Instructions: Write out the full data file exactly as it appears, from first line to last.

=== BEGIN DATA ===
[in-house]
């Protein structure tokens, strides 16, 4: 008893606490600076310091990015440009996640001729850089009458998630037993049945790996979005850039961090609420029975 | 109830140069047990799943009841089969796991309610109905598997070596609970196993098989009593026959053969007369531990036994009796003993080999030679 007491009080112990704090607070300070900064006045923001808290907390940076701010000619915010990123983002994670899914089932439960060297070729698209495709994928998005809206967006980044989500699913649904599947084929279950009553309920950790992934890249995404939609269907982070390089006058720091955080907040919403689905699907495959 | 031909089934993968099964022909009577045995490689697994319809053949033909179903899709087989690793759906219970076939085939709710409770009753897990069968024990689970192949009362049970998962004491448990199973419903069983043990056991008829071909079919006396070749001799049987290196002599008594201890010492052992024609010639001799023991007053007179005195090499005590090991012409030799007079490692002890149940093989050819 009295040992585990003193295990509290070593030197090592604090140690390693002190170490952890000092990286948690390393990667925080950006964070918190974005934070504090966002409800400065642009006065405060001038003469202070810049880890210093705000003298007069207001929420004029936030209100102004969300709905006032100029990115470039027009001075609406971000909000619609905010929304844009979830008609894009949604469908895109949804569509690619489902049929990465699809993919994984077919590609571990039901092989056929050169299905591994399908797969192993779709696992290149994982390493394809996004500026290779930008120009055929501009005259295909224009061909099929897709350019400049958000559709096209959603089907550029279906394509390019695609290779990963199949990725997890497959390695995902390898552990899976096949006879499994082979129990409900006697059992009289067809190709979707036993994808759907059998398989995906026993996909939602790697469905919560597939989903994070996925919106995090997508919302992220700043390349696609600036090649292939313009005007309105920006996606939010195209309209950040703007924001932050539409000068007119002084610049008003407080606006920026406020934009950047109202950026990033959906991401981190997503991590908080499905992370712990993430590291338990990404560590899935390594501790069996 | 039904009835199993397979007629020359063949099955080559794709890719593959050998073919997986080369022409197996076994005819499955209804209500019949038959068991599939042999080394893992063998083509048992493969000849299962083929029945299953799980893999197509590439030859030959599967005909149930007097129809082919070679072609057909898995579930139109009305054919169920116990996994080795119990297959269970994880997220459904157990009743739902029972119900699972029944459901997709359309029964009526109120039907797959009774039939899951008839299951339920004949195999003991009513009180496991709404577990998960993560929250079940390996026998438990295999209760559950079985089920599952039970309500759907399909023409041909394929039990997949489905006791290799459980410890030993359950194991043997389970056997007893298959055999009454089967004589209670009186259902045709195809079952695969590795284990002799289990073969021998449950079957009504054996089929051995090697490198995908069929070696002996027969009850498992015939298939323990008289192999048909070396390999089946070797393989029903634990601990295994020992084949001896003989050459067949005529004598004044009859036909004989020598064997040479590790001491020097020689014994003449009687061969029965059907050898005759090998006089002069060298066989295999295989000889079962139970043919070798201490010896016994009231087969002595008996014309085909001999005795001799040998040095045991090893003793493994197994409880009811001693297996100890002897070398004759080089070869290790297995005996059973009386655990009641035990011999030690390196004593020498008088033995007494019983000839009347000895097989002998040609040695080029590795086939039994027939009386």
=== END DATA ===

[in-house]
């Protein structure tokens, strides 16, 4: 008893606490600076310091990015440009996640001729850089009458998630037993049945790996979005850039961090609420029975 | 109830140069047990799943009841089969796991309610109905598997070596609970196993098989009593026959053969007369531990036994009796003993080999030679 007491009080112990704090607070300070900064006045923001808290907390940076701010000619915010990123983002994670899914089932439960060297070729698209495709994928998005809206967006980044989500699913649904599947084929279950009553309920950790992934890249995404939609269907982070390089006058720091955080907040919403689905699907495959 | 031909089934993968099964022909009577045995490689697994319809053949033909179903899709087989690793759906219970076939085939709710409770009753897990069968024990689970192949009362049970998962004491448990199973419903069983043990056991008829071909079919006396070749001799049987290196002599008594201890010492052992024609010639001799023991007053007179005195090499005590090991012409030799007079490692002890149940093989050819 009295040992585990003193295990509290070593030197090592604090140690390693002190170490952890000092990286948690390393990667925080950006964070918190974005934070504090966002409800400065642009006065405060001038003469202070810049880890210093705000003298007069207001929420004029936030209100102004969300709905006032100029990115470039027009001075609406971000909000619609905010929304844009979830008609894009949604469908895109949804569509690619489902049929990465699809993919994984077919590609571990039901092989056929050169299905591994399908797969192993779709696992290149994982390493394809996004500026290779930008120009055929501009005259295909224009061909099929897709350019400049958000559709096209959603089907550029279906394509390019695609290779990963199949990725997890497959390695995902390898552990899976096949006879499994082979129990409900006697059992009289067809190709979707036993994808759907059998398989995906026993996909939602790697469905919560597939989903994070996925919106995090997508919302992220700043390349696609600036090649292939313009005007309105920006996606939010195209309209950040703007924001932050539409000068007119002084610049008003407080606006920026406020934009950047109202950026990033959906991401981190997503991590908080499905992370712990993430590291338990990404560590899935390594501790069996 | 039904009835199993397979007629020359063949099955080559794709890719593959050998073919997986080369022409197996076994005819499955209804209500019949038959068991599939042999080394893992063998083509048992493969000849299962083929029945299953799980893999197509590439030859030959599967005909149930007097129809082919070679072609057909898995579930139109009305054919169920116990996994080795119990297959269970994880997220459904157990009743739902029972119900699972029944459901997709359309029964009526109120039907797959009774039939899951008839299951339920004949195999003991009513009180496991709404577990998960993560929250079940390996026998438990295999209760559950079985089920599952039970309500759907399909023409041909394929039990997949489905006791290799459980410890030993359950194991043997389970056997007893298959055999009454089967004589209670009186259902045709195809079952695969590795284990002799289990073969021998449950079957009504054996089929051995090697490198995908069929070696002996027969009850498992015939298939323990008289192999048909070396390999089946070797393989029903634990601990295994020992084949001896003989050459067949005529004598004044009859036909004989020598064997040479590790001491020097020689014994003449009687061969029965059907050898005759090998006089002069060298066989295999295989000889079962139970043919070798201490010896016994009231087969002595008996014309085909001999005795001799040998040095045991090893003793493994197994409880009811001693297996100890002897070398004759080089070869290790297995005996059973009386655990009641035990011999030690390196004593020498008088033995007494019983000839009347000895097989002998040609040695080029590795086939039994027939009386």